On August 1, 2019 the Canadian Securities Administrators ("CSA") published Staff Notice 51-358 Reporting of Climate Change-related Risks (the "Notice") to highlight the responsibilities, risks and materiality considerations that board members and key personnel should consider in light of climate change-related issues as they relate to the issuer's Management's Discussion and Analysis ("MD&A") and Annual Information Form ("AIF"). No new legal obligations were created or modified as a result of the issuance of this Notice. Instead, its purpose was to clarify expectations and elaborate on CSA Staff Notice 51-333 — Environmental Reporting Guidance.
Unless otherwise stated, this article focuses only on an issuer's disclosure obligations as they relate to its MD&A and AIF. Different tests of materiality may arise depending on the particular context.
Climate change-related risks can impact the financial health of an issuer.
Climate change-related risks are becoming more of a mainstream business issue than in the past. Particularly, issuers and investors alike are recognizing that climate change-related matters can impact a company in many ways, and that such risks can provide insight into the sustainability of a business model. Notably, climate change-related matters can interrupt an issuer's operations, present unplanned costs or capital expenditures, impact the issuer's reputation, and limit its business opportunities. In turn, investors are devoting more time and attention to environmental risks and are generally seeking improved disclosure on risks, opportunities, financial impacts and governance related to climate change-related risks.
What factors should an issuer consider when determining a "material" climate-related risk?
The regulators recognize that materiality assessments in relation to climatechange related risks may be more difficult to identify than other risks. This is largely due to our evolving understanding of climate change-related risks and the duration of time for crystallization climate-related risks. Although the materiality test varies depending on specific contexts, information is generally considered "material" for purposes of a MD&A or an AIF if a reasonable investor's decision whether or not to buy, sell or hold securities in an issuer would likely be influenced or changed if the information in question was omitted or misstated (the "Materiality Test"). Management and board members (including the audit committee in some instances) have a role in strategic planning, risk oversight, as well as the review and approval of particular regulatory filings.
Omitting or misstating "material" information in an issuer's MD&A or AIF can lead to potential risks including litigation, enforcement or other regulatory action against the issuer or its personnel. An issuer's leadership should therefore consider the effects of climate change-related matters and any other "material" risks that can be posed to the issuer when preparing documents in order to meet its continuous disclosure obligations.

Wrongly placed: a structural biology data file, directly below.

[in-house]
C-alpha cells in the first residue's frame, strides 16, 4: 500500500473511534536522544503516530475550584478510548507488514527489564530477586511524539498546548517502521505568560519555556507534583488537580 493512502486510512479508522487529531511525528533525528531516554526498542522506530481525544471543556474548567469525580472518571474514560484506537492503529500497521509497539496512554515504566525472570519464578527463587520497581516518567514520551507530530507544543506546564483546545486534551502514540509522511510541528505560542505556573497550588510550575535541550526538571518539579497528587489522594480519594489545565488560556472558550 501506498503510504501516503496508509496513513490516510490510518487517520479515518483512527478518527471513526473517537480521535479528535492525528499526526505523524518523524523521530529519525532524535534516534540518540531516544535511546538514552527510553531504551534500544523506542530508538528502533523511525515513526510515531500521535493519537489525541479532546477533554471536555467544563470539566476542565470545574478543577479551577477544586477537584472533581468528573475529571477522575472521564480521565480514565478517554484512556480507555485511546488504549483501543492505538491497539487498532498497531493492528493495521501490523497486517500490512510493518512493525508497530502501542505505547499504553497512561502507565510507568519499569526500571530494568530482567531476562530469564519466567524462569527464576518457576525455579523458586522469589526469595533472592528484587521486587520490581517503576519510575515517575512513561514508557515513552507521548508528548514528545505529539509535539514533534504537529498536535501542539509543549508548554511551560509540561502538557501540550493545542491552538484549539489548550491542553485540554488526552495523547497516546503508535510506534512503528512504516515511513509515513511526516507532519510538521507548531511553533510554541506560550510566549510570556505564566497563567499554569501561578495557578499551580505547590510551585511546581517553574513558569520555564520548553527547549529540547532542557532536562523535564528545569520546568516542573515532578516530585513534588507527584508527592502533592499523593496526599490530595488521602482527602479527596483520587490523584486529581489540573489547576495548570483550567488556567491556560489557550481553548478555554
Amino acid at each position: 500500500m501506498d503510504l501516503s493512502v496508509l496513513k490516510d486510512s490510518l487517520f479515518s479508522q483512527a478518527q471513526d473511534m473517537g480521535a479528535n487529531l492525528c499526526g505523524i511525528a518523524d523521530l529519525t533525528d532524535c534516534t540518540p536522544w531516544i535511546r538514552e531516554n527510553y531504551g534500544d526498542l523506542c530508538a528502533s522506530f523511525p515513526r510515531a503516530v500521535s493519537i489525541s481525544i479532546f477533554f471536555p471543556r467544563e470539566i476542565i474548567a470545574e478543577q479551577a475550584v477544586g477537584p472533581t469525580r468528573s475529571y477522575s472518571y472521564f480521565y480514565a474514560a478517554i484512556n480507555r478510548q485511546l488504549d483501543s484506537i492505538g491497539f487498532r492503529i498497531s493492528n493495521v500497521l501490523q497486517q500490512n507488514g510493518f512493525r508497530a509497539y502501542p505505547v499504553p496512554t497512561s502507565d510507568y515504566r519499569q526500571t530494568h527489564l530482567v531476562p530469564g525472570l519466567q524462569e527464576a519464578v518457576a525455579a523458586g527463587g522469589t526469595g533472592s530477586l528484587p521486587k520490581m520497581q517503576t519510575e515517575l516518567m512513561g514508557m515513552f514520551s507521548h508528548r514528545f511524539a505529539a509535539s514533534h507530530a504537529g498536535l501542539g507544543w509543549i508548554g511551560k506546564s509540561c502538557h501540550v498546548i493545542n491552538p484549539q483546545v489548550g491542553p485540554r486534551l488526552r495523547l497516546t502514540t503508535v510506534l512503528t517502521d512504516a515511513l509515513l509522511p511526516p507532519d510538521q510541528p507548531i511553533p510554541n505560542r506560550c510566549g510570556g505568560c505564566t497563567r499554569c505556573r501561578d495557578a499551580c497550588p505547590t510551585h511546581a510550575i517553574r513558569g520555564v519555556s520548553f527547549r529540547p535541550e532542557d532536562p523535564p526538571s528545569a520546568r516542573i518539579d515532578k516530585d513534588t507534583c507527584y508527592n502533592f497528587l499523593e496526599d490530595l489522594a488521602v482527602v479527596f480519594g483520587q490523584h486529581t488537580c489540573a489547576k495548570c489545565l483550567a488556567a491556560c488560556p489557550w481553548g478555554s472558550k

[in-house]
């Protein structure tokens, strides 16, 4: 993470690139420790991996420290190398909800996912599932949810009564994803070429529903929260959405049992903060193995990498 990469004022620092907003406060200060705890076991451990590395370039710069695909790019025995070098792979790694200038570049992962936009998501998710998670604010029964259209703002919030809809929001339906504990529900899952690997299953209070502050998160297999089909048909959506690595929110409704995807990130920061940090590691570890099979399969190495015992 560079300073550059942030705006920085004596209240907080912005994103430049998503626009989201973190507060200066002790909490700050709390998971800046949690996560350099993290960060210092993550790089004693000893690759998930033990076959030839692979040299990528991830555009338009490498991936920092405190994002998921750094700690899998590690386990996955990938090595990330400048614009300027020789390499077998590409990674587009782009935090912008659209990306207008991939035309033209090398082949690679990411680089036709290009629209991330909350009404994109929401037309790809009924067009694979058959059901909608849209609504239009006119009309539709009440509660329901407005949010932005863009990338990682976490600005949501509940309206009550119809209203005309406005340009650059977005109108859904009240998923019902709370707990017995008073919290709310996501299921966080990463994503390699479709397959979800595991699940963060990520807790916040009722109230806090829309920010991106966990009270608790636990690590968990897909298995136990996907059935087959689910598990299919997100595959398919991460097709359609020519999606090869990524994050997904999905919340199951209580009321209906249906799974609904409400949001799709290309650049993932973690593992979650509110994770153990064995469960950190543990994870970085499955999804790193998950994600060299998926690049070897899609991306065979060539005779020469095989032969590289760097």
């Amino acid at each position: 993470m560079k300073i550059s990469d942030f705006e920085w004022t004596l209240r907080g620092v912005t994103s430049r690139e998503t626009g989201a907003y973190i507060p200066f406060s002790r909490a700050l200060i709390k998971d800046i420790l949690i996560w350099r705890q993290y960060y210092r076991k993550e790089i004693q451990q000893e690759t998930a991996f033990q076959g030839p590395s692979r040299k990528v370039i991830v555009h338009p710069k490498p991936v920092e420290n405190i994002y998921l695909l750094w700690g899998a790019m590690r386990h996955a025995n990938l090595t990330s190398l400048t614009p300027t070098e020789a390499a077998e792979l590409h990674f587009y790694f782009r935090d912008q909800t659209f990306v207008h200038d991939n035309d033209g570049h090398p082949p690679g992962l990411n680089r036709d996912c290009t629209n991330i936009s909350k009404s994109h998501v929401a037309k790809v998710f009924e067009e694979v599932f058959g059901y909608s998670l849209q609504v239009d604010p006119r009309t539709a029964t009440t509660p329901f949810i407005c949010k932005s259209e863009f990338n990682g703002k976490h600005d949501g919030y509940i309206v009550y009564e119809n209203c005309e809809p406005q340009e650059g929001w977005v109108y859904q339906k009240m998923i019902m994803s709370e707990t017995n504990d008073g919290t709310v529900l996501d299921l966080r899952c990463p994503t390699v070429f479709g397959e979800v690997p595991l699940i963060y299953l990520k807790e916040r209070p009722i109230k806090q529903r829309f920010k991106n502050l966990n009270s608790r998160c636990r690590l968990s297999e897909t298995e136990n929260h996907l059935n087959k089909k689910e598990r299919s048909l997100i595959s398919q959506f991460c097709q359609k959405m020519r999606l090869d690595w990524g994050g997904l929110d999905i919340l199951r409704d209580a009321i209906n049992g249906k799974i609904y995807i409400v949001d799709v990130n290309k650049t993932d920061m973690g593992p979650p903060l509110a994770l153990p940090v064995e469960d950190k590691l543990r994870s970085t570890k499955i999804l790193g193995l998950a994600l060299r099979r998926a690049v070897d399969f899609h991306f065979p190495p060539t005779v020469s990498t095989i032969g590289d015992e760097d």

How can I determine if information relating to a climate-related risk is "material" (for purposes of a MD&A or an AIF)?
It is important for issuers to remember that there is no bright-line test. Instead, materiality may vary between different issuers even amongst those in the same industry, and an issuer should consider both qualitative and quantitative factors in its determination. Additionally, issuers should consider materiality in light of the context as a whole, rather than an isolated fact (although some facts can be "material" on their own). The following are a few considerations that issuers and their management should consider when determining whether or not a climate change-related matter is "material":
(i) What is the timing of the potential risk? Issuers are cautioned against limiting its materiality assessment to near-term risks, and instead should disclose risks in its MD&A and AIF even if the matter may only crystallize over the medium or long term, whether certain or not, if the Materiality Test has been met. Additionally, management is encouraged to consider the magnitude of the effect and whether the environmental risk is likely to increase over time.
(ii) What type of risk is it? Physical risks can be acute or chronic. A physical, acute risk is generally event-driven, such as by extreme weather conditions like a hurricane or flood. This may in turn pose financial implications to an issuer due to physical damage to its assets or a disruption in a supply chain or its operations. A physical, chronic risk is generally a longer-term shift in climate patterns, such as consequences arising from higher temperatures, that may cause sea levels to rise or heat waves.
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